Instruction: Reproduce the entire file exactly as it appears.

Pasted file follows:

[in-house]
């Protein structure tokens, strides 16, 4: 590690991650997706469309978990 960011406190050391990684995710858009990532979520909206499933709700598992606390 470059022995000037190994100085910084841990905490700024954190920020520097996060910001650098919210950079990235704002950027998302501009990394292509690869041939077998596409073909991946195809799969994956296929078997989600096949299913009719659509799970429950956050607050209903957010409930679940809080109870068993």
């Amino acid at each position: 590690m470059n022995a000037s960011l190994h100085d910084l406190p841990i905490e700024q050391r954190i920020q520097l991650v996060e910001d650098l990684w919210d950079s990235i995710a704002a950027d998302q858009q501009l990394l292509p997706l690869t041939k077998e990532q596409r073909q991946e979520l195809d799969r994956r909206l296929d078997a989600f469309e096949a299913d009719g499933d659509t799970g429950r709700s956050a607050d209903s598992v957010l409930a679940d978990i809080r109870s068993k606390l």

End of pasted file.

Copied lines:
[in-house]
């Protein structure tokens, strides 16, 4: 590690991650997706469309978990 960011406190050391990684995710858009990532979520909206499933709700598992606390 470059022995000037190994100085910084841990905490700024954190920020520097996060910001650098919210950079990235704002950027998302501009990394292509690869041939077998596409073909991946195809799969994956296929078997989600096949299913009719659509799970429950956050607050209903957010409930679940809080109870068993």
């Amino acid at each position: 590690m470059n022995a000037s960011l190994h100085d910084l406190p841990i905490e700024q050391r954190i920020q520097l991650v996060e910001d650098l990684w919210d950079s990235i995710a704002a950027d998302q858009q501009l990394l292509p997706l690869t041939k077998e990532q596409r073909q991946e979520l195809d799969r994956r909206l296929d078997a989600f469309e096949a299913d009719g499933d659509t799970g429950r709700s956050a607050d209903s598992v957010l409930a679940d978990i809080r109870s068993k606390l």